Electric Fields - Kennesaw State University College of Science and

Physics 2212
Electric Charges
and Electric Fields
Chapter 23
 Properties of Electric Charges
 Charging Objects by Induction
 Coulomb’s Law
 The Electric Field
 Electric Field of continuous Charge distribution
 Electric Field Lines
 Motion of a charge particle in a uniform electric field
Charge Properties
 Positive (+)
 Negative (-)
 Neutral (0)
 Charges of the same sign repel
 Charges of opposite sign attract
Electric Charge
 The total electric charge of the universe is a constant:
 Electric charge is conserved
 Electric charge is quantized
 When an atom loses electron it becomes positively
charged – Positive Ion
 An atom that has gained an electron is now negatively
charge – negative ion
Electric Charge
 All elections have the same charge
 In a cloud surrounding the nucleus
 Charge on Proton has the same magnitude with
opposite sign
 Proton charge is in inside the Nucleus
Charging objects by Induction
 Conductors : Materials in which some of the electrons
are free electrons that are not bound to individual atoms
and can move relatively freely through the material. Most
metals are conductors.
 Insulators are materials in which electrons are bound to
individual atoms and cannot move freely through the
material. Most insulators are non-metals.
Insulators and Conductors
When conductors carry
excess charge, the excess is
distributed over the surface of
the conductor.
Insulators do not allow the
movement of charge.
Semiconductors allow
movement of charge in some
cases but not others.
Charging by Induction
 Electric Charges are at rest when the electric field
within a conductor is zero.
 The electric field is always perpendicular to the surface
of a conductor – if it were not, the charges would move
along the surface.
Charging by Induction
 Excess charge on a conductor is
free to move, the charges will move
so that they are a far apart as
possible. The excess charge on a
conductor will reside on the surface.
Charging by Induction
 Conductor must
be grounded
 Charges leave the
conductor if
conductor isolated
by the rod is
removed, only the
excess charge
Coulomb’s Law
Coulombs Law states that the electric force exerted by a
point charge q1 on a second charge q2 is
Where r is the distance between two charges
and r^12 is a unit vector directed form q1 toward
Coulomb’s Law Continued
 Coulomb constant
 ke = 8.99 x 109 Nm2/C2
 Ke = 1/4πε0
 Permittivity of free space
 ε0 = 8.8542 x 10-12 C2/Nm2
 Electric Force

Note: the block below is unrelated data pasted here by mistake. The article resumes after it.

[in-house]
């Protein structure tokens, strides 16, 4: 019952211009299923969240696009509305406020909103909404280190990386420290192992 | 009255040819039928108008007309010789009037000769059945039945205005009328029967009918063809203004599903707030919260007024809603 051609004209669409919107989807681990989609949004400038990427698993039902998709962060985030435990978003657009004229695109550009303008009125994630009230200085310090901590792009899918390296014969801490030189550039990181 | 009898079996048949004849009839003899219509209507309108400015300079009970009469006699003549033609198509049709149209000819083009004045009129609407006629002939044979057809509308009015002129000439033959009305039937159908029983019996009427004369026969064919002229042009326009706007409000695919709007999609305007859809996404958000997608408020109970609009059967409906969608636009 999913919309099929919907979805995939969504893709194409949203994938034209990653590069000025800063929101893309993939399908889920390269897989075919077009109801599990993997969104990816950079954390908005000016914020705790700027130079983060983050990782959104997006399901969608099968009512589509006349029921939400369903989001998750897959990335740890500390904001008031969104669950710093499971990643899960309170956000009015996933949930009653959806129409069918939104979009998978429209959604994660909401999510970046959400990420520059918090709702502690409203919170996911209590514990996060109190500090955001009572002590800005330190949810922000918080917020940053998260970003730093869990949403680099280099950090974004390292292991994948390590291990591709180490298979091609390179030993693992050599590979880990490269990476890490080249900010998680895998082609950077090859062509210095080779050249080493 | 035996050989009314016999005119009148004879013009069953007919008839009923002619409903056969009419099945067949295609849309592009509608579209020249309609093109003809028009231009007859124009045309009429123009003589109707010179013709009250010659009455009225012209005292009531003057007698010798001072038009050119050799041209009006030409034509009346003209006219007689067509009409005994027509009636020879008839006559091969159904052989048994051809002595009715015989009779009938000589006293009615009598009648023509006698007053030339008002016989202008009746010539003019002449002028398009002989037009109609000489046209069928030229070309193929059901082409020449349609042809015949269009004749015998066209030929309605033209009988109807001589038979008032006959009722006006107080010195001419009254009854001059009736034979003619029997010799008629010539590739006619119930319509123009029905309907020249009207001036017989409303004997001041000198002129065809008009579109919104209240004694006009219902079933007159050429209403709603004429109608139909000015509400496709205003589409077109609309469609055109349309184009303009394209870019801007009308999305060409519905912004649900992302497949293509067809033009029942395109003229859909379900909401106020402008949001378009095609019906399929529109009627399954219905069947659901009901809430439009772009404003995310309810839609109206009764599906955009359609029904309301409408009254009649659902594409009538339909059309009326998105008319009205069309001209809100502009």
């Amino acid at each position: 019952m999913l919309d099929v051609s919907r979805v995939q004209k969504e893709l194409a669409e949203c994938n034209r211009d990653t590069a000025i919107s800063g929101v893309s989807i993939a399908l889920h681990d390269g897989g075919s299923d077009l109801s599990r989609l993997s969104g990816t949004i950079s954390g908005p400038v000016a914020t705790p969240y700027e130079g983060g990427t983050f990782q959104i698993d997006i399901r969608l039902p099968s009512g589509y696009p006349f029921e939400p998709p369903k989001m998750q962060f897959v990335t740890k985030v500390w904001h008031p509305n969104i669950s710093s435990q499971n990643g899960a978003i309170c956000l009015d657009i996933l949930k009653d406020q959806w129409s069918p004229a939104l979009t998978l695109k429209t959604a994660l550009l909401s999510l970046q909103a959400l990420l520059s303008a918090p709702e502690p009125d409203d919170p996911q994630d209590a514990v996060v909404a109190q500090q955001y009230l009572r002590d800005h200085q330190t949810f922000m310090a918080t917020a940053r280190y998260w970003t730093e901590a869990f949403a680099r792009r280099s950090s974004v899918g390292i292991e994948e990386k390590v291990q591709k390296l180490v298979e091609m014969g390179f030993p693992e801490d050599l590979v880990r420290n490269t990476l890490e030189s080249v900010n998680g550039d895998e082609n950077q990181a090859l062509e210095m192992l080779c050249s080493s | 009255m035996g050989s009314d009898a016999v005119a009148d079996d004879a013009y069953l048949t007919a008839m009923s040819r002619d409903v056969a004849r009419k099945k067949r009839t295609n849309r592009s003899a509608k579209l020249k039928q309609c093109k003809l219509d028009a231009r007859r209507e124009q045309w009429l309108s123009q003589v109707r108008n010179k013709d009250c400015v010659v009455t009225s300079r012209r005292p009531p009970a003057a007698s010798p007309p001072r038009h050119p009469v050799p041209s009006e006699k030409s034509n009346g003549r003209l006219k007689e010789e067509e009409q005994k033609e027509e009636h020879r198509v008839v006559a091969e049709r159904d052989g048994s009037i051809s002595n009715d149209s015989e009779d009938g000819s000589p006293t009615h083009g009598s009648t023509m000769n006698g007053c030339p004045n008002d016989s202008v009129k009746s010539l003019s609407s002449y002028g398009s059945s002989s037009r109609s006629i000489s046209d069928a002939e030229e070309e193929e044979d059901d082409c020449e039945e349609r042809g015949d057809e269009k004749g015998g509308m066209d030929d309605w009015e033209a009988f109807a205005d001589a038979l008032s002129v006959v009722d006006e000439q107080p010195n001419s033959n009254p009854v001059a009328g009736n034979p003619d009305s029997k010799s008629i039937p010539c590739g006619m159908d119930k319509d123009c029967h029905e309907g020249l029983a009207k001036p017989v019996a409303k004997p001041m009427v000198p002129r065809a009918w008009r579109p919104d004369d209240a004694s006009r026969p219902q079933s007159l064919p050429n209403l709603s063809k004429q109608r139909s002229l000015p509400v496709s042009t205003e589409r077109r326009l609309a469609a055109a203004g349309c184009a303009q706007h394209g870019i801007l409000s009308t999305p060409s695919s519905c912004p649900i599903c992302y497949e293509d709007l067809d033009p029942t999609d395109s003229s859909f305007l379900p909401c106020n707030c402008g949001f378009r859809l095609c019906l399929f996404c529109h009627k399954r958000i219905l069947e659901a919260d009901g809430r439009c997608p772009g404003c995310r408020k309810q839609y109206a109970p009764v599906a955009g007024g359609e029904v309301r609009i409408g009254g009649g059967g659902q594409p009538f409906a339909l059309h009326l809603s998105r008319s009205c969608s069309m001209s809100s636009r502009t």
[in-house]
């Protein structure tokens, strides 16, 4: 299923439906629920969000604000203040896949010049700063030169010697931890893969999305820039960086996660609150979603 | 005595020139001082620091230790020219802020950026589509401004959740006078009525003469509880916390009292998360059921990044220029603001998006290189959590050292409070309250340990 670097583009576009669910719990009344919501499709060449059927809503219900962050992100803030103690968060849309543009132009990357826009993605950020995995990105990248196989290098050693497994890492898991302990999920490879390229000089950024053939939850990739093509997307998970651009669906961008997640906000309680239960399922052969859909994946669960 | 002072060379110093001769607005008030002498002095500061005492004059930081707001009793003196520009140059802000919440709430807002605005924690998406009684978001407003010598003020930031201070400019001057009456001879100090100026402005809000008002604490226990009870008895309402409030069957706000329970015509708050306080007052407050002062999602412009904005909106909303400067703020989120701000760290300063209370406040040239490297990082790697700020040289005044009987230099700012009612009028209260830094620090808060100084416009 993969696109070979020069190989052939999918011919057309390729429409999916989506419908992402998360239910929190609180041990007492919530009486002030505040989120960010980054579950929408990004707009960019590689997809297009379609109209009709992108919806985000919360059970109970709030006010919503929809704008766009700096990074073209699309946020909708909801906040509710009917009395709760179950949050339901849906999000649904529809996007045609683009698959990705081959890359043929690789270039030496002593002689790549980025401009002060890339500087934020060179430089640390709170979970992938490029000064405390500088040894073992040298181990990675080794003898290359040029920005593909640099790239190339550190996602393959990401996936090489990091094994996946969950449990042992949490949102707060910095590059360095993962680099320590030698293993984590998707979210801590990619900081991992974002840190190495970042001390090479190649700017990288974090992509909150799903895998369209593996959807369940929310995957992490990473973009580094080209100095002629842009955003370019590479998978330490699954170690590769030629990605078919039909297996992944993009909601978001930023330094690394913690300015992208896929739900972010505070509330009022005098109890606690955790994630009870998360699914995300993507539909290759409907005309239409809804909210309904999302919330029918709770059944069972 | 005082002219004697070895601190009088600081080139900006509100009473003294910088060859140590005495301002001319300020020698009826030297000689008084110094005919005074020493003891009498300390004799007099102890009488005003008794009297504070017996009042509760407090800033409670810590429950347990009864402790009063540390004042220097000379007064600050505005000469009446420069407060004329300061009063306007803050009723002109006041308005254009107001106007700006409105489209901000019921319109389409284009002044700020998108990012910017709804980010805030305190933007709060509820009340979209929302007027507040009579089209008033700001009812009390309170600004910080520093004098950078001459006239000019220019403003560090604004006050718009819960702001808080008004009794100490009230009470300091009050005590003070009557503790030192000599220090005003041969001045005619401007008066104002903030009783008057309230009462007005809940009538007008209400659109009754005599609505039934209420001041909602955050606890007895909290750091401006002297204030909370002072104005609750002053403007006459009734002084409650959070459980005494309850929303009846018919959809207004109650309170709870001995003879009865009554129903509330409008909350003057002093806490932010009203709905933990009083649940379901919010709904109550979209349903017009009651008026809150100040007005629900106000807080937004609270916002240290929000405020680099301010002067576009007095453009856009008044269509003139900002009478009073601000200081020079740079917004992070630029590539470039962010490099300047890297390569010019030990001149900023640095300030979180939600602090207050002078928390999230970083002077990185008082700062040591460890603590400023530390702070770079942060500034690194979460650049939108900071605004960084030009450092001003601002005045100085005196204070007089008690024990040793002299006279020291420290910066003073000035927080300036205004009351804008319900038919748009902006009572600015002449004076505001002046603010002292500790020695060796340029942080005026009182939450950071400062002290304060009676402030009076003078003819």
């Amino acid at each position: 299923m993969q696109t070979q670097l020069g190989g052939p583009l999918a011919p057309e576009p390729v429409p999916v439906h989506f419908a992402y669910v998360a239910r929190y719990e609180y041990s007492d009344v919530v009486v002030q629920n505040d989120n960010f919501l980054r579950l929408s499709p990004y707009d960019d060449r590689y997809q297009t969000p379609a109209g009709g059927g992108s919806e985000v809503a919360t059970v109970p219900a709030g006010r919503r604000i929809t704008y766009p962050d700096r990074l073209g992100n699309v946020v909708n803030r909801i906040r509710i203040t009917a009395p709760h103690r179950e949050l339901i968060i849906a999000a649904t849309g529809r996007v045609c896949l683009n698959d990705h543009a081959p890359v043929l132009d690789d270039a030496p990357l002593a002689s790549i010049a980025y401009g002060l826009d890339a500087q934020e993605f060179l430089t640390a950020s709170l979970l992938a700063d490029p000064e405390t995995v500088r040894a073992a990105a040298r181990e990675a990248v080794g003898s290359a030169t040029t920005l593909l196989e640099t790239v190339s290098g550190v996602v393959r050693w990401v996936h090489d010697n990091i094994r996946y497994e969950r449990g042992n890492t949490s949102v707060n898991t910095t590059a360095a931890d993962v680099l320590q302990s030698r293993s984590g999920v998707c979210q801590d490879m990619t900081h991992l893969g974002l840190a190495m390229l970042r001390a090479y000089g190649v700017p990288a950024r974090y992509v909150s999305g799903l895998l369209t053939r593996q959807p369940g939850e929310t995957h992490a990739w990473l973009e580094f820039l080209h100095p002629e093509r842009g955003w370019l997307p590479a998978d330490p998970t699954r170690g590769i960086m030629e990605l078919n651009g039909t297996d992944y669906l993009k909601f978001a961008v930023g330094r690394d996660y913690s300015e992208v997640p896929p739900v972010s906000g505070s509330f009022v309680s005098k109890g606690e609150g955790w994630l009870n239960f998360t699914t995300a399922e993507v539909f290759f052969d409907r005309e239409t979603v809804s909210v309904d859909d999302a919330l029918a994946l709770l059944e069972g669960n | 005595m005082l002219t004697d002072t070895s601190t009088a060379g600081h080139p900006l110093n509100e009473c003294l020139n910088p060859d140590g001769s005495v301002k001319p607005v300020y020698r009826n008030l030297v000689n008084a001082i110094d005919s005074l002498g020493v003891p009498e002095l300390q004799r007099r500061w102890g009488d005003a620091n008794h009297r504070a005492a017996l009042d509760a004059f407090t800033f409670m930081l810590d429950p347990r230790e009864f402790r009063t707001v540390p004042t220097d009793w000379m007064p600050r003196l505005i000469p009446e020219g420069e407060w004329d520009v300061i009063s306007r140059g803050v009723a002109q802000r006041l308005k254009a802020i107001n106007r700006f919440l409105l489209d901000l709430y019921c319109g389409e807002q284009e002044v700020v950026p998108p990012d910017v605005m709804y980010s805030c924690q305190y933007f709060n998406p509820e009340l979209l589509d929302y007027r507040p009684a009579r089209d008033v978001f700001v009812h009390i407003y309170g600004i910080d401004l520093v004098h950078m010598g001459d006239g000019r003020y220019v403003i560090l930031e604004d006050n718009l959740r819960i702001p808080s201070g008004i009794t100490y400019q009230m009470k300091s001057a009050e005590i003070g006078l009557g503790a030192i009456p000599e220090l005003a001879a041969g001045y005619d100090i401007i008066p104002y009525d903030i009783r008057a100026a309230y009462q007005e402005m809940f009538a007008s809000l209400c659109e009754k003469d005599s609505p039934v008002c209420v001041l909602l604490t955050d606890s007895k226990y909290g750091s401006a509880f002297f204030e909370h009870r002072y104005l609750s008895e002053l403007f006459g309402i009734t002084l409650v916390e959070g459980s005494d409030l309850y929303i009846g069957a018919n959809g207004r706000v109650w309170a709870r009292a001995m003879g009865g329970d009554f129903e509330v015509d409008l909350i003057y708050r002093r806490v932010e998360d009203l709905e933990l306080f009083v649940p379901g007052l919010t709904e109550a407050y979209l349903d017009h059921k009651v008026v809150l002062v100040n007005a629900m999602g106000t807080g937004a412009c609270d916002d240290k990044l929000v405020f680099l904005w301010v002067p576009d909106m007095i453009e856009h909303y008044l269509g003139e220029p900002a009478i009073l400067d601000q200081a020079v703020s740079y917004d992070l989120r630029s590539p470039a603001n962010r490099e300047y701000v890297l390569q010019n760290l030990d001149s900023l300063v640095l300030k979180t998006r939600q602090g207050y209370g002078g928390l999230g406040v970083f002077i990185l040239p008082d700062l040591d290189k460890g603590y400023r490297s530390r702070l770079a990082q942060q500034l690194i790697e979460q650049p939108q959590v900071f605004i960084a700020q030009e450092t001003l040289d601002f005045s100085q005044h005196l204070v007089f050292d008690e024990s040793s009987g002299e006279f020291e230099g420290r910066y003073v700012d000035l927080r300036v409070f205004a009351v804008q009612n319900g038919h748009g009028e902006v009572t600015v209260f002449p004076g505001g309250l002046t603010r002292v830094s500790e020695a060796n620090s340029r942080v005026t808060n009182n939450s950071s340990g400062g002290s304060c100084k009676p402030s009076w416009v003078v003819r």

Coulomb’s Law
Force on the two charges are action-reaction forces
Coulomb’s Law
 In the case of multiple point charges the forces add by
superposition; in general you must break vectors into
their components to add the forces.
Find the Resultant Force
 Consider three point charges
located at the corners of a
right triangle, where q1= q3
=5.00 μC, q2 = 22.00 μC, and
a=0.100 m. Find the resultant
force exerted on q3.
Electric Field
The Electric field E at some point in space is defined as the
electric force Fe that acts on a small positive charge placed
at that point. The field is the force experience by the charge
divided by the magnitude of the test charge q0
Electric Fields
 Force on charge
The direction of the
force depends on the
sign of the charge –
in the direction of the
field for a positive
charge, opposite to it
for a negative one.
Charge distributions
The electric field at some point near to a continuous charge
distribution can be calculated as the sum (or integral) of the
field from each piece of the distribution.
Electric Field of a continuous
charge distribution
 Volume Charge density
 ρ≡Q/V
 Surface Charge density
 σ=Q/A
 Linear Charge Density
 λ=Q/l
Electric Field Due to Charged
 A rod of length L has a uniform positive charge per unit
length λ and a total charge Q. Calculate the electric field
at a point P that is located along the long axis of the rod
and a distance a from one end.
Electric Field Lines
 Rules:
 The lines must begin on a positive charge and terminate on
a negative charge. In the case of an excess of one type of
charge, some lines will begin or end infinitely far away.
 The number of lines drawn leaving a positive charge or
approaching a negative charge is proportional to the
magnitude of the charge.
 No two field lines can cross.
 Field lines are more dense where the field is stronger
Electric Field Lines
Positive Point
Charge field
lines are
Point Charge
field lines are
Electric Field Lines
 A parallel-plate
capacitor consists of
two conducting
plates with equal
and opposite
Motion of charge Particle Uniform
Electric Field
Acceleration according to the particle under a net force
 Fe = qE = ma
 Fe and a are vectors
 Acceleration of a particle
 a =qE/M
 a is vector
An Accelerating Positive
 A uniform electric field E is
directed along the x axis
between parallel plates of
charge separated by a distance
d as shown in. A positive point
charge q of mass m is released
from rest at a point A next to the
positive plate and accelerates
to a point B next to the negative
 Find the speed of the particle at
B by modeling it as a particle
under constant acceleration.

similar documents